Feedback from the Tech for Good Community

Tech for Good community members reflected on their experience in the facilitated sessions. They were amazed at how much we accomplished in such a short time—ninety minutes. They thought the sessions were well-run and organized. They were very happy with how they were engaged and enjoyed having conversations with others about their views. The crew from Communitech were pretty impressed with how seamlessly and effectively the technology integrated with the people in the sessions. People knew how serious we were in taking their feedback because they saw their thoughts, in their own words, captured and displayed on the main screen. They knew that what they said mattered.

BridgePoint Effect is proud to have contributed to the final Tech for Good Declaration. We are thrilled to be involved in innovating and solving real problems regarding data collection and the use of technology in our ever-changing world.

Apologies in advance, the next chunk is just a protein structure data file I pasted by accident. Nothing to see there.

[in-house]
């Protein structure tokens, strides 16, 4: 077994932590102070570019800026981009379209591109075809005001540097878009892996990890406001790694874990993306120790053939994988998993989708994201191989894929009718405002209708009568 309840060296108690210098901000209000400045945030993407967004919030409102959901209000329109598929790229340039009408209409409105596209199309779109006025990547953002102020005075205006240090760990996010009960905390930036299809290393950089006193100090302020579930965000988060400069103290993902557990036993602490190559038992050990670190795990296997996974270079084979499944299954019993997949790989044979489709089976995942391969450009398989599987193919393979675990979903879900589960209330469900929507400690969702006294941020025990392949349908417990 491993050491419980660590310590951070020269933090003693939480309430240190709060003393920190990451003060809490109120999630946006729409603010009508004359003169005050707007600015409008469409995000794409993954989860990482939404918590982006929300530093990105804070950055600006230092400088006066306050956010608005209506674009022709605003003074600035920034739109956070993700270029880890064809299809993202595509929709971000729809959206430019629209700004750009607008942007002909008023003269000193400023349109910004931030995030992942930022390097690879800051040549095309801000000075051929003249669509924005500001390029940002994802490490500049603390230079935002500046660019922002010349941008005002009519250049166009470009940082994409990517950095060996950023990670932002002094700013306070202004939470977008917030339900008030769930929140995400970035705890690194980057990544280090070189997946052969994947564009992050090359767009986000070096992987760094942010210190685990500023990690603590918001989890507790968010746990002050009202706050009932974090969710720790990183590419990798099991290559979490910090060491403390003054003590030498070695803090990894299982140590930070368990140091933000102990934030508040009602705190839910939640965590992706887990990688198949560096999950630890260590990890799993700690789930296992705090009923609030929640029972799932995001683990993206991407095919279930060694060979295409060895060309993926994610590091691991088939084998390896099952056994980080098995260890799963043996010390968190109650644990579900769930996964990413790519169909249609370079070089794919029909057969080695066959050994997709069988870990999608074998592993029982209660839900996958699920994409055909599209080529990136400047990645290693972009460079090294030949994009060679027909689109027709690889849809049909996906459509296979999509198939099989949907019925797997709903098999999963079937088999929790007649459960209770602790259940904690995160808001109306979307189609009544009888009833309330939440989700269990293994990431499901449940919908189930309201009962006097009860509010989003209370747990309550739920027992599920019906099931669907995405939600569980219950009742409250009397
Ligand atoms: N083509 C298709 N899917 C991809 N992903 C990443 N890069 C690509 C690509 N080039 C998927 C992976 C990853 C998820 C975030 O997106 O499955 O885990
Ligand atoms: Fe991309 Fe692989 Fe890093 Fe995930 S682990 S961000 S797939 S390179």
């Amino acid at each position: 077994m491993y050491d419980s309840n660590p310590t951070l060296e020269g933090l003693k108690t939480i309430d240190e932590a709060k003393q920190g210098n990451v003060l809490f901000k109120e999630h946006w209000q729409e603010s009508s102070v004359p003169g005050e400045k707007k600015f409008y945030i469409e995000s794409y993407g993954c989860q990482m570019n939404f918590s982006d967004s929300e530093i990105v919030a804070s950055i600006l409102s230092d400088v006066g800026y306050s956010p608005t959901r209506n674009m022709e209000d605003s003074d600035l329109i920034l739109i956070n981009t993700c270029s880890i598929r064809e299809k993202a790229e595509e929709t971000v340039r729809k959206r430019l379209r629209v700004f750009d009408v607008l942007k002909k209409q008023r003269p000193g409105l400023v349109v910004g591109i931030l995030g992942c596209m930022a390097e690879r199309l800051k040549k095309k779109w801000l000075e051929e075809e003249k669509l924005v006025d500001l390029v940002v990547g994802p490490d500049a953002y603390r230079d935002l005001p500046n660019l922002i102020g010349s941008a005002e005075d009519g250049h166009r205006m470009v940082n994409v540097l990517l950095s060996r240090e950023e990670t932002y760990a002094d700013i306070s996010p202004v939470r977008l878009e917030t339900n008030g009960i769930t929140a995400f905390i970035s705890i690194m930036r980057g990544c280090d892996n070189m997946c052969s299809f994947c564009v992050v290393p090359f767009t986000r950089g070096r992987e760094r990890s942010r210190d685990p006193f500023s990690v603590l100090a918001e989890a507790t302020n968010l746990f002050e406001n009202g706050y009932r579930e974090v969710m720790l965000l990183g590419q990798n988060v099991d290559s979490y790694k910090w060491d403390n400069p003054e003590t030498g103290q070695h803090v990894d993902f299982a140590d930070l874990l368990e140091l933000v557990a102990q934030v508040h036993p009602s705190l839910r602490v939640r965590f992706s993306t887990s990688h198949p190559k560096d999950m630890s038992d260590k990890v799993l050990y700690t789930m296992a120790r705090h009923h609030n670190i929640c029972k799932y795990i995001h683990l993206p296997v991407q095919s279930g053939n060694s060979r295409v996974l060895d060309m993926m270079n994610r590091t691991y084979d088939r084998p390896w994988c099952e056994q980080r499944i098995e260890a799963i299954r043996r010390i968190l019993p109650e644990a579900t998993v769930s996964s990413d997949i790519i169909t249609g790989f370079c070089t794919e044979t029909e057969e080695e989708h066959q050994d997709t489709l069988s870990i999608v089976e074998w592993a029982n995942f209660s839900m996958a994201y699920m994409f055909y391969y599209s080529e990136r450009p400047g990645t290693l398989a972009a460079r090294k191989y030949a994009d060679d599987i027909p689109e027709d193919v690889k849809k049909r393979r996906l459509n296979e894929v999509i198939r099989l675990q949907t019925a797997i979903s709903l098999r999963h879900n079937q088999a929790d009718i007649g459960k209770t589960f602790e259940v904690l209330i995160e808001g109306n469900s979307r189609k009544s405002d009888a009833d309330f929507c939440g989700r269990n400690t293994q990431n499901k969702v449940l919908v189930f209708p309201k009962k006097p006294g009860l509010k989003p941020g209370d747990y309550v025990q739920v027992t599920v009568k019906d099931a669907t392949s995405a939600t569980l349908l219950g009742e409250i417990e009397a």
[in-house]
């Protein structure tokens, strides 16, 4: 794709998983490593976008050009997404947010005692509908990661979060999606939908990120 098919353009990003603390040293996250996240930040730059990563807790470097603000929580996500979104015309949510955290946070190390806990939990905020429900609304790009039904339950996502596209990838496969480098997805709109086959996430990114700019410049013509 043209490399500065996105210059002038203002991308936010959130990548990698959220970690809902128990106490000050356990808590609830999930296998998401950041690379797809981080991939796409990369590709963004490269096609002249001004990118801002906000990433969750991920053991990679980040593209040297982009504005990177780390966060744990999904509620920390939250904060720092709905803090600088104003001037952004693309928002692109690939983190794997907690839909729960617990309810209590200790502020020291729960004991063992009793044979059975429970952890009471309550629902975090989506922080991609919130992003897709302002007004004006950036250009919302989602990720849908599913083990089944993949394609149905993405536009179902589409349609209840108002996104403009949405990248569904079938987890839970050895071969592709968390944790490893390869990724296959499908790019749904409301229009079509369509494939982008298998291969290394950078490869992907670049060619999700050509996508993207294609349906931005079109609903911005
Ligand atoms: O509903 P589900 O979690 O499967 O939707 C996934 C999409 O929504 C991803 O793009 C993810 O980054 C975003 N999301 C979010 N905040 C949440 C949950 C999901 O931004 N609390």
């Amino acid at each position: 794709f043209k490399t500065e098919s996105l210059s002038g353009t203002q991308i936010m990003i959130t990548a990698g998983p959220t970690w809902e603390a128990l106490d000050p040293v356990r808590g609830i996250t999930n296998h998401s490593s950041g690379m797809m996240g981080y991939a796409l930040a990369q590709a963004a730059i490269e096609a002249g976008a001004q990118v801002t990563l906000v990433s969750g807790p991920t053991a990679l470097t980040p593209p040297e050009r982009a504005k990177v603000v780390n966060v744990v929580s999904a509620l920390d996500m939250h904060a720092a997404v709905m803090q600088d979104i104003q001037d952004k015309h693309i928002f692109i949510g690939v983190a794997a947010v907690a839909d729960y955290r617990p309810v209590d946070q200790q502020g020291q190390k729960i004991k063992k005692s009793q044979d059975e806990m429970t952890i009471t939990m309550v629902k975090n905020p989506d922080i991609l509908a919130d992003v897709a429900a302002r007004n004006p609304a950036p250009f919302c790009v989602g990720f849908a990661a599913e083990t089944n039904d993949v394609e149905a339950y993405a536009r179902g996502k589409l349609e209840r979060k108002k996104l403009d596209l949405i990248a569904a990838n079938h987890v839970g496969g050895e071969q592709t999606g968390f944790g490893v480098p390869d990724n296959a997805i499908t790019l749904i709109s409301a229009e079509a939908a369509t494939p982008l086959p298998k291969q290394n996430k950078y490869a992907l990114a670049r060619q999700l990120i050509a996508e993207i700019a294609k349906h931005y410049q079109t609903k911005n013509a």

Need help planning a stakeholder engagement meeting? An executive retreat, all-staff, a town hall, or community meeting?

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About BridgePoint Effect

Doing business in an evolving, dynamic environment brings unique, never-before-seen challenges for business leaders.

We have a framework that helps leaders and their teams to know what to do when they don't know what to do. We provide tools, training and meeting facilitation services so they collaborate to achieve more than they ever thought possible. 

A boutique consulting firm located in Toronto, Canada and doing business globally, BridgePoint Effect provides innovation and strategy consulting that helps teams win. 

Our services are delivered at your-site, our-site, virtually and in blended on-site and virtual formats.